You won’t be left wanting for space to stretch out in the Santa Fe’s front seats. There’s plenty of headroom – even in Premium SE cars that have a panoramic glass roof – and all models except SE come with an electrically height-adjustable driver’s seat as standard.

You also get adjustable lumbar support on the driver’s seat in every model to help reduce backache on long drives. And, on top of that, Premium and Premium SE cars also get electric lumbar and seat-height adjustment on the front passenger seat.

Go for a Premium SE model and you get ventilated front seats and a memory function for the driver’s seat that’ll come in handy if you regularly lend your car to someone dramatically taller or shorter than you.

Space in the middle row is also pretty generous. There’s enough space for a six-foot-tall passenger to sit behind an equally lanky driver without their knees brushing against the seat in front. The seats themselves are supportive and – in Premium and Premium SE models – the outer two include a heating function to make cold mornings that bit more bearable.

There’s no annoying lump in the rear floor so your middle-seat passenger has plenty of space for their feet. Sure, there isn’t as much shoulder space for three adults to sit side-by-side as in the Skoda Kodiaq, but three kids will have plenty of space to stretch out.

Speaking of kids, you get three pairs of Isofix anchor points as standard in the Hyundai Santa Fe – one on the front passenger seat and one each on the two outer seats in the middle row. It’s a doddle to lift a bulky child seat through the wide front and rear door openings and the Hyundai’s tall roofline means you don’t have to stoop down to strap in a child. The only mark against the Hyundai Santa Fe is that the anchor points are hidden behind the seat padding which can make them a little tricky to locate.

All cars come with a third row of seats in the boot that you access by sliding the middle row forwards. To make this easier, there’s a handy button that’ll automatically fold and slide the seats forward and out of your way to help you climb in the back. The resulting gap is bigger than you get in either the Skoda Kodiaq or VW Tiguan Allspace, which means even tall adults can squeeze their way into the Santa Fe’s back seats reasonably easily.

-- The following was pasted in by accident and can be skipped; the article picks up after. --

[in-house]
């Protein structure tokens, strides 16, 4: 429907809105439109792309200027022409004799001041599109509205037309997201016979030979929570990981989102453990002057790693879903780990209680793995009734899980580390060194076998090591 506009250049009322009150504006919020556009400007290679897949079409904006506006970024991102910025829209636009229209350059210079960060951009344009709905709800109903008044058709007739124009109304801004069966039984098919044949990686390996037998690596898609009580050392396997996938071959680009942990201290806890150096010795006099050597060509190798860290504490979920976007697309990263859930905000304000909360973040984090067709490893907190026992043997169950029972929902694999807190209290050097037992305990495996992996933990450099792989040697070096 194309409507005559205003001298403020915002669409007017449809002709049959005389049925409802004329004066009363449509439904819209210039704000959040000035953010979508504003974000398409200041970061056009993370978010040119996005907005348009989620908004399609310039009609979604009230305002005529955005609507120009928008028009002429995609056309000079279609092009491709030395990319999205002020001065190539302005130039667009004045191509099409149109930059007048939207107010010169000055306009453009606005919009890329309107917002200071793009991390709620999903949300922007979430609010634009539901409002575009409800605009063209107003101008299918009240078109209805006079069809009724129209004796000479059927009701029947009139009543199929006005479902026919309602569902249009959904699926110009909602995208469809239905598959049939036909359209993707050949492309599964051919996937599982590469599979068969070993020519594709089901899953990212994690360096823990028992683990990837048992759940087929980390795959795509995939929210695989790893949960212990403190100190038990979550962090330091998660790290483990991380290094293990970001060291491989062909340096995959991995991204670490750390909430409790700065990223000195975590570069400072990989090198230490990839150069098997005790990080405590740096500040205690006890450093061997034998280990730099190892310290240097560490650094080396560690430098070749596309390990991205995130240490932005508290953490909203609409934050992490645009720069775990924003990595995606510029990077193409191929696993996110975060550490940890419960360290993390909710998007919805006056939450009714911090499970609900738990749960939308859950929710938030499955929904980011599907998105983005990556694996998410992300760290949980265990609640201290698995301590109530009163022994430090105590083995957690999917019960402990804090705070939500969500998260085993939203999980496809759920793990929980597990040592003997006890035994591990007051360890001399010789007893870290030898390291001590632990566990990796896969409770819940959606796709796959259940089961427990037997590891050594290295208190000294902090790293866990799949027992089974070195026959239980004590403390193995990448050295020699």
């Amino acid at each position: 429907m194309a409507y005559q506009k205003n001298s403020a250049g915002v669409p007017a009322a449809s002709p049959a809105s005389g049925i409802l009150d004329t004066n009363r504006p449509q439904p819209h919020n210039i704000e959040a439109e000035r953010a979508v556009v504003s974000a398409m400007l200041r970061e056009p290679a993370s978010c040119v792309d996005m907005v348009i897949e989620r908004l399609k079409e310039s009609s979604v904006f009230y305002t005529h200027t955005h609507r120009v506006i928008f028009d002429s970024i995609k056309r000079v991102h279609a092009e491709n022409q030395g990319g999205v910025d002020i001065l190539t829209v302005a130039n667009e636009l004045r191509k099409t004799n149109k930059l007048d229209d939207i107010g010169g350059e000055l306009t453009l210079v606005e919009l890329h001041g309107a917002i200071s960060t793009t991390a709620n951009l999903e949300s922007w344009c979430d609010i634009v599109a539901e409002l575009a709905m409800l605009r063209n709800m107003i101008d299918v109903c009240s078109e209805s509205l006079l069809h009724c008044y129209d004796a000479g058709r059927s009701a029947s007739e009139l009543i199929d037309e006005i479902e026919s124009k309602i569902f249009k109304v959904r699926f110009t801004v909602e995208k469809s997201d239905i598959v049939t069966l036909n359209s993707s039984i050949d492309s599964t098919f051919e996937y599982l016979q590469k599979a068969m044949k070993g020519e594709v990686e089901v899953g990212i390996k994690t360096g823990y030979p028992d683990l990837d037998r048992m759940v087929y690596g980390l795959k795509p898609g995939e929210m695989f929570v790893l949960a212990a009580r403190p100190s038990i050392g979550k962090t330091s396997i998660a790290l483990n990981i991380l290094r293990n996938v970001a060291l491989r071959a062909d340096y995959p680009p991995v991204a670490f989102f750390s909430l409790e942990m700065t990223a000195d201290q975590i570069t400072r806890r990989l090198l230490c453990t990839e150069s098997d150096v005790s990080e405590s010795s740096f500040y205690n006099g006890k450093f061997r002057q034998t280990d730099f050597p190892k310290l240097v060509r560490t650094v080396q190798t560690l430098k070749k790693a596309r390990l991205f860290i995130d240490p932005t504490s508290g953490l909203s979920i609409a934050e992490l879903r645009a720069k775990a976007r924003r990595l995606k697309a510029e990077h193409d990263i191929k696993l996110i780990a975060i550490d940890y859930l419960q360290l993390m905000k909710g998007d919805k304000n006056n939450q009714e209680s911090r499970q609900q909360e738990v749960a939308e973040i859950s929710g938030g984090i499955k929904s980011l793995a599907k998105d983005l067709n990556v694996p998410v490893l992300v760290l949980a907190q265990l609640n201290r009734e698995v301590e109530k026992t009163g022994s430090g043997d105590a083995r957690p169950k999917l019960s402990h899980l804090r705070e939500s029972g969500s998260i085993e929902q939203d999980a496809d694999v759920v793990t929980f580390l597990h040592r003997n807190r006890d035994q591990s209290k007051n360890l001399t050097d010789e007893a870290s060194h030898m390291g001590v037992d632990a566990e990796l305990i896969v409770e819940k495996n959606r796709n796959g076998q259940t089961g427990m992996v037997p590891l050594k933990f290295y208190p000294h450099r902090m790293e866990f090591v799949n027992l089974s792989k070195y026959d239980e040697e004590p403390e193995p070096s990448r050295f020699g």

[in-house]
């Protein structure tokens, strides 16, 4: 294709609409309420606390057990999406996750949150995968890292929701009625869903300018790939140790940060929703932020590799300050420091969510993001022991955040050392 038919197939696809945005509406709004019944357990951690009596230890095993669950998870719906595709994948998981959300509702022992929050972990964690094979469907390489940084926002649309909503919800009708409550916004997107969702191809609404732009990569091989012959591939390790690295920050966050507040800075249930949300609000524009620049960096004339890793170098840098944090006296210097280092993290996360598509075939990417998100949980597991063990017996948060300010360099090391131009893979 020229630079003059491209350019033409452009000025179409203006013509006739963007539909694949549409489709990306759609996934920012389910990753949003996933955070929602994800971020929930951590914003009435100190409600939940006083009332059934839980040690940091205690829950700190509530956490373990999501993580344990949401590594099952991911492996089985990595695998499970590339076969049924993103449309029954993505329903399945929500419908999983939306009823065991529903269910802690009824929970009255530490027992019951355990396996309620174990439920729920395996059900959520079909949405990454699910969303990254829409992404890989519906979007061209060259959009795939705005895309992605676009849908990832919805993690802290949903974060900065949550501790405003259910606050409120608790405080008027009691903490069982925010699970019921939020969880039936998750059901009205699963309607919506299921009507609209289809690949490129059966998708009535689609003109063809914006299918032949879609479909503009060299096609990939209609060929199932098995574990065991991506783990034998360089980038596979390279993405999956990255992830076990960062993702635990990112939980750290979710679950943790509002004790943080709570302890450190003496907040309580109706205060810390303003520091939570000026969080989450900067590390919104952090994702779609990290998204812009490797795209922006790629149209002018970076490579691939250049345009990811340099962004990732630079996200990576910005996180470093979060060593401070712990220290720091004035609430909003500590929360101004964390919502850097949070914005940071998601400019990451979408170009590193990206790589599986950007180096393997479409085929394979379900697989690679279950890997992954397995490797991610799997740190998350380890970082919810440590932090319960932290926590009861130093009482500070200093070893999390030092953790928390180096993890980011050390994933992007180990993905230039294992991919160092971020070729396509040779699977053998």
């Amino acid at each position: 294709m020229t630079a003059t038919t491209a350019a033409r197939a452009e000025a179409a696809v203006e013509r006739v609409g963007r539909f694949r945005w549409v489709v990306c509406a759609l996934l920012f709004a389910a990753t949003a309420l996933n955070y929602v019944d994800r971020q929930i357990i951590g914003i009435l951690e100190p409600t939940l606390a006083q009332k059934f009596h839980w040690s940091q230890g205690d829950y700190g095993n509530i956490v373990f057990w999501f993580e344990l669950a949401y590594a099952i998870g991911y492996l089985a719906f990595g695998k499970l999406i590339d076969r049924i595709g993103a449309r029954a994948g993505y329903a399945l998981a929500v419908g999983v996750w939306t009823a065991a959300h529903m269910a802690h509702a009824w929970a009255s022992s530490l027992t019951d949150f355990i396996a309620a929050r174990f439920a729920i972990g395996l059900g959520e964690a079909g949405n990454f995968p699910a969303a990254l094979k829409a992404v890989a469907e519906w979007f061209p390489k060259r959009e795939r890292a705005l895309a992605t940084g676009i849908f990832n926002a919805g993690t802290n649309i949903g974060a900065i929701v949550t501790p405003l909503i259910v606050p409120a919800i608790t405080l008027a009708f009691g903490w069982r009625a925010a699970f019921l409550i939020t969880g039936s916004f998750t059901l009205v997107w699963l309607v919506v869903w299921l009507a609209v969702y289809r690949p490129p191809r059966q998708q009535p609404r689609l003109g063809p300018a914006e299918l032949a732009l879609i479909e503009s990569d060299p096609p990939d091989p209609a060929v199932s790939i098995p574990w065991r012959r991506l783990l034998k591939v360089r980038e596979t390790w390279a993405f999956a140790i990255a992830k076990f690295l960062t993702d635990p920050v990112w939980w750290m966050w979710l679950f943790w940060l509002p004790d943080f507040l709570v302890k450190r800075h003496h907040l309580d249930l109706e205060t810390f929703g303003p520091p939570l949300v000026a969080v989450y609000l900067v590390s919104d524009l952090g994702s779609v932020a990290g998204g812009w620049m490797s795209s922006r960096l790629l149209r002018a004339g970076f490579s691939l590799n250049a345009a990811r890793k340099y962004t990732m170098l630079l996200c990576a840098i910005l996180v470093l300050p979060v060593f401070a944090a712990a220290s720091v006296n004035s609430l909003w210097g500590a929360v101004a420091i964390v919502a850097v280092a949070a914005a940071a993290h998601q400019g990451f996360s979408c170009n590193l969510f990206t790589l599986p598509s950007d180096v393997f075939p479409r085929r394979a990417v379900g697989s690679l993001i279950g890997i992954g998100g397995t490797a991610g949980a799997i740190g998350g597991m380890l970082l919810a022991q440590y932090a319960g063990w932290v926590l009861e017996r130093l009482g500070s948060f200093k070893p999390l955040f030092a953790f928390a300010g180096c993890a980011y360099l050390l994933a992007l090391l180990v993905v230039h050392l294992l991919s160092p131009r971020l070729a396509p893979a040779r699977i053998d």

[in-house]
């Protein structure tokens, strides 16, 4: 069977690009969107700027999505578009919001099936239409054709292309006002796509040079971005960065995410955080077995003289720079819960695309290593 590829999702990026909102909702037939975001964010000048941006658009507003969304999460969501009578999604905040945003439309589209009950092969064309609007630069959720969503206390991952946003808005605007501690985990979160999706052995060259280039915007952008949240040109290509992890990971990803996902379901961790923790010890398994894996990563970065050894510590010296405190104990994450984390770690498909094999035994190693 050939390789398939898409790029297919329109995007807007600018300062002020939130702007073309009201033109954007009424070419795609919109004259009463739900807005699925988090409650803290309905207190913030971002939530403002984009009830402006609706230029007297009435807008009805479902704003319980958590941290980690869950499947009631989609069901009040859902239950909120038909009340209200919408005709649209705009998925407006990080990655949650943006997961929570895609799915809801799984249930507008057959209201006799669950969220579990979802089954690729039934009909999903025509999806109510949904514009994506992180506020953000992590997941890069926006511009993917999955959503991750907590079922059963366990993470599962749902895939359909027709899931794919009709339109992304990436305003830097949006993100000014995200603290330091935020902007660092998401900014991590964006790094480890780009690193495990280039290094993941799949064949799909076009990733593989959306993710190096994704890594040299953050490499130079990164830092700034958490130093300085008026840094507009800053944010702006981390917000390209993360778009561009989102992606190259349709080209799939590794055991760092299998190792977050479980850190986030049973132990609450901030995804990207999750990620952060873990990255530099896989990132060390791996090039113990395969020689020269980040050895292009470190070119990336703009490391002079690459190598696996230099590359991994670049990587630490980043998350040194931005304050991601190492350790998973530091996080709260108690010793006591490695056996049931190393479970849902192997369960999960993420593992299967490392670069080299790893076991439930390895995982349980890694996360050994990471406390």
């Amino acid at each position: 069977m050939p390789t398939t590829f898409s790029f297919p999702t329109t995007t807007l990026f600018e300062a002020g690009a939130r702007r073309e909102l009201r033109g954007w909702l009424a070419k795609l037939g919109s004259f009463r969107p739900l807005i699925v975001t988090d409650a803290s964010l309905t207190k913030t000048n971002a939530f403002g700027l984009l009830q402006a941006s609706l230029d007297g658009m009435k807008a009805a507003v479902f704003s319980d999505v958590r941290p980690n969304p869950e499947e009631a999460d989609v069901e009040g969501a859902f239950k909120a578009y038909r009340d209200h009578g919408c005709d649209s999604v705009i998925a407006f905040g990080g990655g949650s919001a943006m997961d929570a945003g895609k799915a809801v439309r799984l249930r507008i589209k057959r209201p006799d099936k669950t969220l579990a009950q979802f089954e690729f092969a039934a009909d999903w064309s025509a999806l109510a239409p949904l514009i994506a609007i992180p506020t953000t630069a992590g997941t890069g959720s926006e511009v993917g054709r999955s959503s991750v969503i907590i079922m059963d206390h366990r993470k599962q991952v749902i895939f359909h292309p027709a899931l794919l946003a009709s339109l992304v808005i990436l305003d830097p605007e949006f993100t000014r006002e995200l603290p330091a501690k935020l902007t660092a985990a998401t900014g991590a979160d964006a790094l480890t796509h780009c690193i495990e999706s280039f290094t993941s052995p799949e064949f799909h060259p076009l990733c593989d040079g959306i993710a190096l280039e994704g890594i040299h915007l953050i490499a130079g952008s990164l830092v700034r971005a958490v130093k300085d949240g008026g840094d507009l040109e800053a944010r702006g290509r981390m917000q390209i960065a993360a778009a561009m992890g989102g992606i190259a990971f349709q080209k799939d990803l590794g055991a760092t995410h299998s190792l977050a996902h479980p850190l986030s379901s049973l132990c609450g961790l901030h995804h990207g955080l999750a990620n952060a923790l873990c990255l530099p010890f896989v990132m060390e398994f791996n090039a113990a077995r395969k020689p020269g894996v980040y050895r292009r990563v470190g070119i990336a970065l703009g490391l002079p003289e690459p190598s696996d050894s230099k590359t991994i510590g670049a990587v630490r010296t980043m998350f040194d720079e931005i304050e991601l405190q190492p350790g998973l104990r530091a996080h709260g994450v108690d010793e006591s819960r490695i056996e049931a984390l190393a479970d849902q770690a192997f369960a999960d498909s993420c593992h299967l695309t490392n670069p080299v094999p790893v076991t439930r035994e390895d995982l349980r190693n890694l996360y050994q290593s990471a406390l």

If you leave the middle row positioned slightly forward, there’s even enough space in the rearmost seats for two adults up to six feet-tall  to get comfy – for short distances, at least – and plenty of space for two kids to stretch out without fighting over leg or shoulder room. In this respect, the Hyundai Santa Fe leads the VW and Skoda – both of which are slightly too cramped to carry adults in the very back.

The small windows and tinted glass do make it pretty dark back there, but at least there are some air vents to make passengers rather more comfortable back there.

The Hyundai Santa Fe comes with loads of handy storage bins to help you keep its smart cabin looking spick and span. The glovebox (which is chilled on every model) and front door bins are big enough to hold a 1.5-litre bottle and there’s room under the central front armrest to squirrel away plenty of valuables.

All models get a slim storage shelf above the glovebox that’s wide enough to hold a large phone or a small tablet and all but entry-level SE cars come with a wireless charging pad for your phone under the dashboard.

The front cupholders are fairly wide but not particularly deep so you might have to take roundabouts rather gently if you have a couple of extra tall frappe-mocha-chinos on board. Passengers in the middle row get another two cupholders in the folding rear armrest, an extra storage bin under the rear air vents and two door pockets that are wide enough to hold a one-litre bottle nice and securely.

There’s even a pair of USB ports between the front seats and a three-pin plug for charging larger devices, such as laptops. In the very back, the Hyundai Santa Fe gets a couple of extra cupholders and a small storage tray.

It’s really easy to drop the rearmost seats and there’s enough space for four large suitcases or a pair of bulky baby buggies when the car’s in five-seat mode. However, the Hyundai Santa Fe’s 547-litre capacity lags far behind the 700-litre VW and 720-litre Skoda.

If you need more space, you can flip the middle row of seats down in a two-way (60:40) split to carry some very long luggage and a rear-seat passenger at the same time. There are also some handy buttons beside the boot opening to flip the back seats down, so you don’t have to lean forward to do so.

Unfortunately, while the resulting loadbay is wide and a doddle to load, its 1,625-litre capacity isn’t quite on par with the 1,775-litre Tiguan Allspace and the cavernous 2,065-litre Kodiaq. Still, you won’t have any trouble fitting a bike with its wheels attached and the Santa Fe’s flat boot floor makes it easy to load heavy flat-pack furniture.